Even as she spread the word about the lure and mystery of outer space, Ciandra Jackson still thought of the suburban streets and paths of her childhood home.
Jackson, a graduate of Overland High School, was living in Houston, Texas and working for NASA at the Johnson Space Center as a communications and PR specialist. She had moved from Colorado to Texas with her husband in 2008 after graduating from the University of Northern Colorado with a bachelor's in journalism and receiving her master's degree in the subject from the University of Denver. She'd already worked in various communications roles for local schools, foundations and consulting firms.
"I was managing large-scale public awareness campaigns about the International Space Station. We were traveling all over the country putting on these huge outreach events," Jackson said of her time working for NASA. "We had our scientists talk to other scientists about submitting proposals to put their experiments on board the ISS. We wanted to increase the number of experiments that the astronauts worked on in space."
The job offered Jackson the chance to show off the skills she'd first started to hone in the journalism and writing classes at Overland. She was able to ply her trade as a journalist, even as she had access to some of the world's most cutting-edge science, technology, engineering and math.
"When I was working at NASA, one of the things the folks in my department had strong feelings about was making sure kids knew they didn't necessarily have to be an engineer or a scientist to work there," she said. "You can be a writer, you can be a graphic designer, you can be a web developer and work there."
But even as Jackson traveled across the country spreading the word about the majesty of the cosmos and the depth of NASA as an organization, she was never far from her Colorado roots. After all, it had been the writing program at Overland High School that had set her on her professional path. What's more, Jackson's K-12 tenure as a Cherry Creek School District student had given her a specific perspective on what it means to belong to a community.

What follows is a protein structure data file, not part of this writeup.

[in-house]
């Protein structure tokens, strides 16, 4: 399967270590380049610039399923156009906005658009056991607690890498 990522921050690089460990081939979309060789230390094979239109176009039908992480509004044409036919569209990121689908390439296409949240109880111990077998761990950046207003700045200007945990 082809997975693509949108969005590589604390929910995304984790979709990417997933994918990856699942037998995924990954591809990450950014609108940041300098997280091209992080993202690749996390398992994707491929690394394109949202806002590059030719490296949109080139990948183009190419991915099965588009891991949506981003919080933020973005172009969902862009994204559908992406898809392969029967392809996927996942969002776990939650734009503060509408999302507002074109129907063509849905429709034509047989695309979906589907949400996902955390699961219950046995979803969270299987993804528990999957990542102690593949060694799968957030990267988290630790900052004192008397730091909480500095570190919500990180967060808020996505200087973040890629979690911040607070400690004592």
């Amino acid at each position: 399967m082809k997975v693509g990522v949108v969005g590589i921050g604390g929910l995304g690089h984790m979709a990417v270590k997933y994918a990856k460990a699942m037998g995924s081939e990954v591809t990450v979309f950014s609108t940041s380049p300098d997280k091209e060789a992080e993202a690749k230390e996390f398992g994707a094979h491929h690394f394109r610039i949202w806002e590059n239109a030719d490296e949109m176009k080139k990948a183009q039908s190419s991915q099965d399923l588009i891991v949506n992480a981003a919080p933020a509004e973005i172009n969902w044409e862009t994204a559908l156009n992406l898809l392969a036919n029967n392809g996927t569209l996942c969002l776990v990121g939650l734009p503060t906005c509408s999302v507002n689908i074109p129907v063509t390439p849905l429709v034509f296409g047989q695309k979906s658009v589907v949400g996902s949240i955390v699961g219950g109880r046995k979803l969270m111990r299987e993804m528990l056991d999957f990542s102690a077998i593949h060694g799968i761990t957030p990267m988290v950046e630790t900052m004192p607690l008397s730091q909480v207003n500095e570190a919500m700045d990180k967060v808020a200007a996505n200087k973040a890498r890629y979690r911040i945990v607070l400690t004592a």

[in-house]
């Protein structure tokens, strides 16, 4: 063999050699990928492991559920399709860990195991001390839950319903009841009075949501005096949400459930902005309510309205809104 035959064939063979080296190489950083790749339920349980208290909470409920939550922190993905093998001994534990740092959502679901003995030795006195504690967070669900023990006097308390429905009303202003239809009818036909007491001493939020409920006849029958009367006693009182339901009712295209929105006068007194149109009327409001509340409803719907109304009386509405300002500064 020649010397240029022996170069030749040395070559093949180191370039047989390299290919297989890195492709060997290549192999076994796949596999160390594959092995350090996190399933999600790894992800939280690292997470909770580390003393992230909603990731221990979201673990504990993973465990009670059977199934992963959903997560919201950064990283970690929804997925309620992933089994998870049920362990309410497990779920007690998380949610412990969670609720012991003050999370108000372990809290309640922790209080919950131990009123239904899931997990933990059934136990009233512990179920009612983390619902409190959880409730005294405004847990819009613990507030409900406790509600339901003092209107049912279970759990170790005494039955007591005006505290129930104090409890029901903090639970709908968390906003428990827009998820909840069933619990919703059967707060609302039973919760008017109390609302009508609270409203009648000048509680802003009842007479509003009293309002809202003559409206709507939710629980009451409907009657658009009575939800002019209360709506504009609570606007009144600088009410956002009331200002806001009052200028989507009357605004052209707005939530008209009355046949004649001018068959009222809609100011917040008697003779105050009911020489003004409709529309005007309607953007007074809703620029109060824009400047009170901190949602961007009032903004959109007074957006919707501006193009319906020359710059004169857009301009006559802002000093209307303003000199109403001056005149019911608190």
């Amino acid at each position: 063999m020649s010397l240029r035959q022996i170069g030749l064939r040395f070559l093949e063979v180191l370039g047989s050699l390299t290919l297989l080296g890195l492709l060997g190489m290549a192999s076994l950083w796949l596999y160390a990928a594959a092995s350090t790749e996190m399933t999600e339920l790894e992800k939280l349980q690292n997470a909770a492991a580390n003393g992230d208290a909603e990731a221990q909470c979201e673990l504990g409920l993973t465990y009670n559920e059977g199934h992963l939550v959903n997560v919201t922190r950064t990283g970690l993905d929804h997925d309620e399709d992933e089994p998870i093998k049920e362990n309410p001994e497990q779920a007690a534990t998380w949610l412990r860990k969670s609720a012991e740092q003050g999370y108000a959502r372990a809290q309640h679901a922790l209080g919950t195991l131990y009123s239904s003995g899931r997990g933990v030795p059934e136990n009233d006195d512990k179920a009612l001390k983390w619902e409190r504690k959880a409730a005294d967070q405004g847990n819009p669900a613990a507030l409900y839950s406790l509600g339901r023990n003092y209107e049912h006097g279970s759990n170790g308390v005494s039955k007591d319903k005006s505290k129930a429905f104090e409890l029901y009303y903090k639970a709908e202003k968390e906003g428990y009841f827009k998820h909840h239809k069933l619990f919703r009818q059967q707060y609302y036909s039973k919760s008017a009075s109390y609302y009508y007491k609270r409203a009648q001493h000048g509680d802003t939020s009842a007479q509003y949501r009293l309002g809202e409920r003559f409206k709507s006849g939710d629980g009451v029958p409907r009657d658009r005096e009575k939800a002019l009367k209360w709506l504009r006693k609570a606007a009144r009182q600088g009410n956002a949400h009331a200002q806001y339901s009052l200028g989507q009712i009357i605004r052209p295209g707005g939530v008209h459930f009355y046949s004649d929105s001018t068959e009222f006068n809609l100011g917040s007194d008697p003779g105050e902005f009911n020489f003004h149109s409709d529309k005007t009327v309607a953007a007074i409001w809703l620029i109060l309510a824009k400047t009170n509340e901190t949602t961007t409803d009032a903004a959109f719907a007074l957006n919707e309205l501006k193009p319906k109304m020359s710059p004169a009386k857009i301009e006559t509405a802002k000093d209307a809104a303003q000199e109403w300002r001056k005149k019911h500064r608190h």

"I would walk home from school, I felt safe in my community, and I think those things stick with you," Jackson said. "Houston isn't a huge walking community, and when we were living there, we'd be in certain places and there'd be no sidewalks. It would affect me. That really makes a difference."
It made such a difference, in fact, that Jackson – along with her husband and 6-year-old daughter – eventually decided to move back to Colorado. Those roots at Sunrise Elementary, Thunder Ridge Middle School and Overland would also steer the next step in her professional path. Less than two months ago, Jackson started her job as a communications specialist in the Epidemiology, Planning and Communication branch of the Tri-County Health Department. The massive organization serves about 1.3 million people in Adams, Arapahoe and Douglas counties; their menu of programs range from immunizations to working to improve access to open spaces.
Focusing on community-wide health seems fitting for Jackson, whose credits her current interest in serving the health needs of the public to her days in the Cherry Creek district.
"That was part of the reason why we did move back – because I had such a valuable experience growing up," Jackson said. "It was very valuable to me, being able to walk home from school and I think that's why I'm so interested in the whole healthy community concept."
The parks, trails and open spaces of Colorado may seem like a far cry from the vast stretches of outer space, but Jackson sees a through-line in her career path. Whether it's been handling communications for a local Montessori school, spreading the word about NASA or tackling the complex issue of community-wide health, Jackson has always drawn on the passion for writing she first developed at Overland.
"I always like to stick to my journalism roots," she said. "I never want to give up my writing. That's where I came from."